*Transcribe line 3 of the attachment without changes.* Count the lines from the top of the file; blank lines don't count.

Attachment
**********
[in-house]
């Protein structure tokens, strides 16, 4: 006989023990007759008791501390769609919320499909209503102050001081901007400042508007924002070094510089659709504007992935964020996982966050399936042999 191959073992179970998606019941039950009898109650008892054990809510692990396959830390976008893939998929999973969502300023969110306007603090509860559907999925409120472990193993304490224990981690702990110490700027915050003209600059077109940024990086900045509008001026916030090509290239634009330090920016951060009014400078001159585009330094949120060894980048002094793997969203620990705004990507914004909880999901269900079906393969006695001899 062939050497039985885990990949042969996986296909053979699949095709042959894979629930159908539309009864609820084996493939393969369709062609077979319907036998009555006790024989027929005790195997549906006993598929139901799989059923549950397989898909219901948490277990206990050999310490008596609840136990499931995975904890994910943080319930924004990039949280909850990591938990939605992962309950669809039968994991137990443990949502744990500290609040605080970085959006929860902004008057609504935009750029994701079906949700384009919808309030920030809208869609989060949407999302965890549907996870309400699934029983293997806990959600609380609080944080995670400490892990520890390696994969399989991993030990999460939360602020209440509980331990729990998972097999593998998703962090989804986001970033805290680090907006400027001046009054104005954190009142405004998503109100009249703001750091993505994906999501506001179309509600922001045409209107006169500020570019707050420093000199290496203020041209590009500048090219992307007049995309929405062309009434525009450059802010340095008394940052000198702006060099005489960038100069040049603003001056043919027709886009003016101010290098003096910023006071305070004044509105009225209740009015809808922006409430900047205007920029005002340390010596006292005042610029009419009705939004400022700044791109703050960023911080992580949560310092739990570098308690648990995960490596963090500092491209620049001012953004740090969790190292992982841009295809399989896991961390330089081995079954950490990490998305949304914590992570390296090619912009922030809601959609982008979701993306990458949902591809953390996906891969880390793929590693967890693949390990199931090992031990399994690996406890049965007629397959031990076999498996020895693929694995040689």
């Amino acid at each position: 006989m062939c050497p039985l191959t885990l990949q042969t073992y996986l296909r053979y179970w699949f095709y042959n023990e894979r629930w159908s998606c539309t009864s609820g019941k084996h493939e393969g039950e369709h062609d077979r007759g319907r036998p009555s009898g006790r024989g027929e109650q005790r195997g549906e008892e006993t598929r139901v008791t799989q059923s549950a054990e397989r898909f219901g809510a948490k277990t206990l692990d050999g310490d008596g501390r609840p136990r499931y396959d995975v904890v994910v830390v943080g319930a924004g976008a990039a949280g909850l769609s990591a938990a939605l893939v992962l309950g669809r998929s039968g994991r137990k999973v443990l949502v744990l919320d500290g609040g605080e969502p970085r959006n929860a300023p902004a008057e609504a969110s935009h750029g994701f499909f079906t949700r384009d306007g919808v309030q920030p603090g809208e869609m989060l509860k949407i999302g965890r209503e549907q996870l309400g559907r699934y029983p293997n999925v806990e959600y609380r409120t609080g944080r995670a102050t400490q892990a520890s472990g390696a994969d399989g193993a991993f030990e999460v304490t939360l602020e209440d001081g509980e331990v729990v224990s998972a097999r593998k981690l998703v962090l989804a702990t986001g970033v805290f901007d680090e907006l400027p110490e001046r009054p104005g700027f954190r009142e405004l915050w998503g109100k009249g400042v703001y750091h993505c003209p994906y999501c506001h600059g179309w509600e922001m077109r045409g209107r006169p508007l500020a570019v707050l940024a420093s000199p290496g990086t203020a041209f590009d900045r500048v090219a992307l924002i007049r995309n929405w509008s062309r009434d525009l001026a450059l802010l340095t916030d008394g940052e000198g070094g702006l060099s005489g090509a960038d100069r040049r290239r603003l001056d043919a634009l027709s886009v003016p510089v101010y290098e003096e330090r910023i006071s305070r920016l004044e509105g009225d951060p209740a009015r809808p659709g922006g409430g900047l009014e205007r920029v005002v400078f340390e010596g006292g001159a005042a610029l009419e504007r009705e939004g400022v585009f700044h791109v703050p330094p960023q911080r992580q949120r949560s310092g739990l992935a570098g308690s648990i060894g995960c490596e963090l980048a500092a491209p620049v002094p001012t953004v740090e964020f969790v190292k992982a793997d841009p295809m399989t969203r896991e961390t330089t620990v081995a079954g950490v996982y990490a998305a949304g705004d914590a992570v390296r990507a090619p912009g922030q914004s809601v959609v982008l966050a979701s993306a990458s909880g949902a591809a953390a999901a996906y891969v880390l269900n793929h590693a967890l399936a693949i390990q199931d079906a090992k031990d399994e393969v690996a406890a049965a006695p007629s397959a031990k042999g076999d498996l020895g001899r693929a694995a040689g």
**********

């Amino acid at each position: 006989m062939c050497p039985l191959t885990l990949q042969t073992y996986l296909r053979y179970w699949f095709y042959n023990e894979r629930w159908s998606c539309t009864s609820g019941k084996h493939e393969g039950e369709h062609d077979r007759g319907r036998p009555s009898g006790r024989g027929e109650q005790r195997g549906e008892e006993t598929r139901v008791t799989q059923s549950a054990e397989r898909f219901g809510a948490k277990t206990l692990d050999g310490d008596g501390r609840p136990r499931y396959d995975v904890v994910v830390v943080g319930a924004g976008a990039a949280g909850l769609s990591a938990a939605l893939v992962l309950g669809r998929s039968g994991r137990k999973v443990l949502v744990l919320d500290g609040g605080e969502p970085r959006n929860a300023p902004a008057e609504a969110s935009h750029g994701f499909f079906t949700r384009d306007g919808v309030q920030p603090g809208e869609m989060l509860k949407i999302g965890r209503e549907q996870l309400g559907r699934y029983p293997n999925v806990e959600y609380r409120t609080g944080r995670a102050t400490q892990a520890s472990g390696a994969d399989g193993a991993f030990e999460v304490t939360l602020e209440d001081g509980e331990v729990v224990s998972a097999r593998k981690l998703v962090l989804a702990t986001g970033v805290f901007d680090e907006l400027p110490e001046r009054p104005g700027f954190r009142e405004l915050w998503g109100k009249g400042v703001y750091h993505c003209p994906y999501c506001h600059g179309w509600e922001m077109r045409g209107r006169p508007l500020a570019v707050l940024a420093s000199p290496g990086t203020a041209f590009d900045r500048v090219a992307l924002i007049r995309n929405w509008s062309r009434d525009l001026a450059l802010l340095t916030d008394g940052e000198g070094g702006l060099s005489g090509a960038d100069r040049r290239r603003l001056d043919a634009l027709s886009v003016p510089v101010y290098e003096e330090r910023i006071s305070r920016l004044e509105g009225d951060p209740a009015r809808p659709g922006g409430g900047l009014e205007r920029v005002v400078f340390e010596g006292g001159a005042a610029l009419e504007r009705e939004g400022v585009f700044h791109v703050p330094p960023q911080r992580q949120r949560s310092g739990l992935a570098g308690s648990i060894g995960c490596e963090l980048a500092a491209p620049v002094p001012t953004v740090e964020f969790v190292k992982a793997d841009p295809m399989t969203r896991e961390t330089t620990v081995a079954g950490v996982y990490a998305a949304g705004d914590a992570v390296r990507a090619p912009g922030q914004s809601v959609v982008l966050a979701s993306a990458s909880g949902a591809a953390a999901a996906y891969v880390l269900n793929h590693a967890l399936a693949i390990q199931d079906a090992k031990d399994e393969v690996a406890a049965a006695p007629s397959a031990k042999g076999d498996l020895g001899r693929a694995a040689g």